Technically, an eligible employer’s allowable 50% employee retention credit for a calendar quarter is offset against the employer’s liability for the Social Security tax component of federal payroll taxes. That component equals 6.2% of the first $137,700 of an employee’s 2020 wages.
But the credit is a so-called “refundable” credit. That means an employer can collect the full amount of the credit even if it exceeds the aforementioned federal payroll tax liability.
The allowable credit can be used to offset all of an employer’s federal payroll tax deposit liability, apparently including federal income tax, Social Security tax and Medicare tax withheld from employee paychecks. If an employer’s tax deposit liability isn’t enough to absorb the credit, the employer can apply for an advance payment of the credit from the IRS. Your tax advisor can help you submit the correct form to the IRS.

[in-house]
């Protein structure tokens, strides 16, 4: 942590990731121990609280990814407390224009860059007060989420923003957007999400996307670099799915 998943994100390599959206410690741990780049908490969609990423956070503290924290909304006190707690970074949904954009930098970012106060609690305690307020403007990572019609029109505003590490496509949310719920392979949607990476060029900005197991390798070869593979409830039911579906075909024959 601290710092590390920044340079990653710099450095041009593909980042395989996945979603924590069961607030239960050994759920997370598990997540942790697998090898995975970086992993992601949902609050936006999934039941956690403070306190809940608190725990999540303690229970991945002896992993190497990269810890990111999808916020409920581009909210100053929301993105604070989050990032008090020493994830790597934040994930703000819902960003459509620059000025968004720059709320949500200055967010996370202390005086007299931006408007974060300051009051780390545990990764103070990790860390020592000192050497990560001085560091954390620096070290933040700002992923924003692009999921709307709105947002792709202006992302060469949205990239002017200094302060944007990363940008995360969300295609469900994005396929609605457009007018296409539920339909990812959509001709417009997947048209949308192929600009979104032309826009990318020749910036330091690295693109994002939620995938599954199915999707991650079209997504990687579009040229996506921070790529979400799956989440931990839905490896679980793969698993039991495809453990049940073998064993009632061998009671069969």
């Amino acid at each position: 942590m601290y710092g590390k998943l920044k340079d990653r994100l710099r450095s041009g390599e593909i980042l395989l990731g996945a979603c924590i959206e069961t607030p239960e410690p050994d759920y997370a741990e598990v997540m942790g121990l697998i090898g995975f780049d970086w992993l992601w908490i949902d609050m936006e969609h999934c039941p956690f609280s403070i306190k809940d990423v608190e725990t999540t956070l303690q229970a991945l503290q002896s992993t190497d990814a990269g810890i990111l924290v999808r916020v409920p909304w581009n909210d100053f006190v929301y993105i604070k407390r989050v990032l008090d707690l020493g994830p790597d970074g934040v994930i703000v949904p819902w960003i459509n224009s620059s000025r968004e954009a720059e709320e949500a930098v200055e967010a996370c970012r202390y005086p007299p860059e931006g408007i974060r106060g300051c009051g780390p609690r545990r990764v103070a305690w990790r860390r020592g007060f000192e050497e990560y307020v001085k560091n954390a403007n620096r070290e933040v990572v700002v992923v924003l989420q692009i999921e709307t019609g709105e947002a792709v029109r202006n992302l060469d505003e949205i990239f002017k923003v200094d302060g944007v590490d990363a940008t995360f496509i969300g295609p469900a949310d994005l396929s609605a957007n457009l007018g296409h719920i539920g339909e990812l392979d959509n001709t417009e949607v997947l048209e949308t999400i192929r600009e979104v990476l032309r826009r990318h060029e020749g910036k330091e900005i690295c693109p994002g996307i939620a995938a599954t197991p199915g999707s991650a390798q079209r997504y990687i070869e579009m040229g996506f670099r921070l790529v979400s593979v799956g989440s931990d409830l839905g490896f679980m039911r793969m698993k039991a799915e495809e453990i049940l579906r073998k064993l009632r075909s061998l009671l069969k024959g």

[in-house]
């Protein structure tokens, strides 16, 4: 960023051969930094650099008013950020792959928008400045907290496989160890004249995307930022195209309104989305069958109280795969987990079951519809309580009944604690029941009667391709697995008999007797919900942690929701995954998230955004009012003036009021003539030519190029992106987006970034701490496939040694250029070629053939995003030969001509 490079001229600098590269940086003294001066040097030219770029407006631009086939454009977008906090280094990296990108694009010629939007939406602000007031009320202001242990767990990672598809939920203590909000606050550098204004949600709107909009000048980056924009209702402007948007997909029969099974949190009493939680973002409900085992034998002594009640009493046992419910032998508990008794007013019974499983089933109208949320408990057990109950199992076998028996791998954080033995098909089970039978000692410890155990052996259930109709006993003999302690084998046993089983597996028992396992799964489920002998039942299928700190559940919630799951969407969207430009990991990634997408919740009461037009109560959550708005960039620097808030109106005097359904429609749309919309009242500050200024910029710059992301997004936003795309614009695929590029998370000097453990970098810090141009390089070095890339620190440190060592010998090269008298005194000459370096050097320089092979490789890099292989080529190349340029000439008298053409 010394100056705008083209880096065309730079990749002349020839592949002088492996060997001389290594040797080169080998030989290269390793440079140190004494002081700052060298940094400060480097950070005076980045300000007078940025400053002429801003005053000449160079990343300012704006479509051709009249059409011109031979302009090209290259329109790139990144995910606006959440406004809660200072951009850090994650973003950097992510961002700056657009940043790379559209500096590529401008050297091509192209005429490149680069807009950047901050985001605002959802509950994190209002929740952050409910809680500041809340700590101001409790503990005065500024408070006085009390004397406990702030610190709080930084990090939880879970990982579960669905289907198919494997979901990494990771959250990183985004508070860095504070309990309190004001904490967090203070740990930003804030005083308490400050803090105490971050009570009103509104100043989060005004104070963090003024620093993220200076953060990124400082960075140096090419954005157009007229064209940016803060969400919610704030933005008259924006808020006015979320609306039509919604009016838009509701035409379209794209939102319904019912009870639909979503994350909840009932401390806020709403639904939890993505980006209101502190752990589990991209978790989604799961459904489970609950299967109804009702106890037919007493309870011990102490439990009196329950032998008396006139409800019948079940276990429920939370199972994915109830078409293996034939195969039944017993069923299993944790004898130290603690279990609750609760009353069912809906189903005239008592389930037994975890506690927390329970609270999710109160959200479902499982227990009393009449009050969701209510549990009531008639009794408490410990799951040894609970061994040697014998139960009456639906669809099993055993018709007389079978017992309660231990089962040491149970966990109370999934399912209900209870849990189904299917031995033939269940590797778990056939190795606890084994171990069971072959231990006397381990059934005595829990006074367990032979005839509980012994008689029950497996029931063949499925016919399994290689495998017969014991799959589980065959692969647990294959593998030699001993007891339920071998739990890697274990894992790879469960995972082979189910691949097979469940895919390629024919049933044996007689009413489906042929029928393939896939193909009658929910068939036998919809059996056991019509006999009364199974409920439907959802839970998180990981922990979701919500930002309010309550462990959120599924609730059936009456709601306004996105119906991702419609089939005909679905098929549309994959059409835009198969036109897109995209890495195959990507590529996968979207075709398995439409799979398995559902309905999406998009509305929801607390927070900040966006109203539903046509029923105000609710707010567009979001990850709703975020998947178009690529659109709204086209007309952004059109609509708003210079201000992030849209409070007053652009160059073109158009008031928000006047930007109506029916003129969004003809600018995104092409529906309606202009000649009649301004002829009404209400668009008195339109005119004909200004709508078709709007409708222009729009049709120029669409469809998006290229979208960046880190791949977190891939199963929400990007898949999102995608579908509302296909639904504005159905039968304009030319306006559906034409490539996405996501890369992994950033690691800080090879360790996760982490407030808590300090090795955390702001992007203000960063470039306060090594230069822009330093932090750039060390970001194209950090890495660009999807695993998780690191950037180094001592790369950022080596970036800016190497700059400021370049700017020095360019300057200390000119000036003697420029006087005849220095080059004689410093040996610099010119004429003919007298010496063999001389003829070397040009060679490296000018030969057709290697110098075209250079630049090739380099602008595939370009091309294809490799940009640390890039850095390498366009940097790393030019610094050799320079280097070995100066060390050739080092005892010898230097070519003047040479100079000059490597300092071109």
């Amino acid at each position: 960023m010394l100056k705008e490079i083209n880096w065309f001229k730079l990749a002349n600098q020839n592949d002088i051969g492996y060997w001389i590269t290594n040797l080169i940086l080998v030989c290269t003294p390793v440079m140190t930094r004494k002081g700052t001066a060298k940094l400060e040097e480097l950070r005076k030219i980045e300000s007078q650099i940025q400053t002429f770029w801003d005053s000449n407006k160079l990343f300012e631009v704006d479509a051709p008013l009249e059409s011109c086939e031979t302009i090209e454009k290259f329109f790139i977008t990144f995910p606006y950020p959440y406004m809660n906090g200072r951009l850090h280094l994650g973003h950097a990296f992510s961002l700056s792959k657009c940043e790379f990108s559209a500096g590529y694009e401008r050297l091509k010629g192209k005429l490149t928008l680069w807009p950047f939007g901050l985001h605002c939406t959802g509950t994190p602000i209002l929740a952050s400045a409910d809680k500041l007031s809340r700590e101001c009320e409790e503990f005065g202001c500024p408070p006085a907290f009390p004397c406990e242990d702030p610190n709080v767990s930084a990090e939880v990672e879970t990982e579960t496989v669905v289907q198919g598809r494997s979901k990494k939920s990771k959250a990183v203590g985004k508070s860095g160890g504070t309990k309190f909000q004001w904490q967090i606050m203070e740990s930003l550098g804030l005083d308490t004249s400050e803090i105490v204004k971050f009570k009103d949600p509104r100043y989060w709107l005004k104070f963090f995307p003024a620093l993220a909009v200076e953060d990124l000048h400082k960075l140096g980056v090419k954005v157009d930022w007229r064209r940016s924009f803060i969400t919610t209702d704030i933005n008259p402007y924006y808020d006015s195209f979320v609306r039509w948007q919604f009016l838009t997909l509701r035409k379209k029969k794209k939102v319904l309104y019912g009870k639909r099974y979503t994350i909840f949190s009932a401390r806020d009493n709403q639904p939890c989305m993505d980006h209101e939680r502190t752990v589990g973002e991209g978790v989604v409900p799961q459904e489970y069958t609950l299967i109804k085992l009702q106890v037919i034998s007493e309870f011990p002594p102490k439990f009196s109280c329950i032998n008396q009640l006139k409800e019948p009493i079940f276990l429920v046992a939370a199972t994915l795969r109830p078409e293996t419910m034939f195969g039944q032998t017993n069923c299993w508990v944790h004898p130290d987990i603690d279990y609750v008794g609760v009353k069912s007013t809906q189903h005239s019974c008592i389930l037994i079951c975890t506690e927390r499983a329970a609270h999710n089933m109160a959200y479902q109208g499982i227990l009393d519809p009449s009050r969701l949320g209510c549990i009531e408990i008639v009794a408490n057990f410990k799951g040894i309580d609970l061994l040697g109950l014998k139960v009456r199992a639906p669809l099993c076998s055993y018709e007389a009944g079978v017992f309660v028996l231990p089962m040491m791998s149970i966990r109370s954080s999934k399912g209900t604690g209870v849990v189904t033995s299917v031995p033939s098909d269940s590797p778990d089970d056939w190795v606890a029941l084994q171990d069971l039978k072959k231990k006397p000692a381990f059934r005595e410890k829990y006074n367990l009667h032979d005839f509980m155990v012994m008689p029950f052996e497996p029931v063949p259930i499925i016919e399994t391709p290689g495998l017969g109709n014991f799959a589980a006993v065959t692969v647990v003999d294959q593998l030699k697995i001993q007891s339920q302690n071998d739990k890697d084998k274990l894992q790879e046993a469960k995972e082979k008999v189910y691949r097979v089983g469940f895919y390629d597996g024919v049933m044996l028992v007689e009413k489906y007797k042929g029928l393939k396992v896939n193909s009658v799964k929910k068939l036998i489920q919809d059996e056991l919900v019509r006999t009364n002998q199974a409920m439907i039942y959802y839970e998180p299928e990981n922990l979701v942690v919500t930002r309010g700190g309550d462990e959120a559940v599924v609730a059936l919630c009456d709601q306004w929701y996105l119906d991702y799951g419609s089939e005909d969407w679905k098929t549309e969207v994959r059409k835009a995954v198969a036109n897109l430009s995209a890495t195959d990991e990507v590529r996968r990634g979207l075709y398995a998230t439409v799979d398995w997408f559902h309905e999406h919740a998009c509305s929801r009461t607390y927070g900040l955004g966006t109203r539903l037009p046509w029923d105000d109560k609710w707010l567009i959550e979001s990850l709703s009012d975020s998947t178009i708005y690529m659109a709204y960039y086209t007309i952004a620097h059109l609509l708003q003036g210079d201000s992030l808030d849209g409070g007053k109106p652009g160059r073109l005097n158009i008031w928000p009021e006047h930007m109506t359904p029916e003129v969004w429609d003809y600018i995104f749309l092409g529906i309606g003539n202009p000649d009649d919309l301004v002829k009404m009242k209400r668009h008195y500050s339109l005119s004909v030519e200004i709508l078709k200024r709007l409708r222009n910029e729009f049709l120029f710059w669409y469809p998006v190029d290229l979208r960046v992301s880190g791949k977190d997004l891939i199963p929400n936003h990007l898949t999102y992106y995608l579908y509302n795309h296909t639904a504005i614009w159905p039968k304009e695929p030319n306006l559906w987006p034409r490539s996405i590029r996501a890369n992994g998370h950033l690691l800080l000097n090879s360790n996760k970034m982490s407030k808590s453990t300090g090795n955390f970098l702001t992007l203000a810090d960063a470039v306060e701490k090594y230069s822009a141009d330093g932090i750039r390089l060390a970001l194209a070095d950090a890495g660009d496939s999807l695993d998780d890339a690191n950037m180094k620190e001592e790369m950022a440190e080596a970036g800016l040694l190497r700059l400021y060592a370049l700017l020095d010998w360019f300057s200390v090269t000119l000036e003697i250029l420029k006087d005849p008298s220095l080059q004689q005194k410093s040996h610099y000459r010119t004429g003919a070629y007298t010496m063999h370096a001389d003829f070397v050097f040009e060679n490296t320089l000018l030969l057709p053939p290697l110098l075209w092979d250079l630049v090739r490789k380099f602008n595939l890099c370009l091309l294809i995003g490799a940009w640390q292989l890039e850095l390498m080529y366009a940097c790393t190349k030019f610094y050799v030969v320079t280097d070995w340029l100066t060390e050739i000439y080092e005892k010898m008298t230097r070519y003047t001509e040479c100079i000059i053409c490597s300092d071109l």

The following example shows the mechanics of the refundable credit: Beta Corporation is an eligible employer. Beta paid $20,000 of eligible wages and is, therefore, entitled to a 50% employee retention credit of $10,000. The company has an upcoming quarterly federal payroll tax deposit obligation of $8,000, which includes taxes withheld from its employees on wage payments made during that quarter. Beta can keep the entire $8,000 as part of its allowable 50% employee retention credit — and then the company can file a request for an advance payment of the remaining $2,000 credit.
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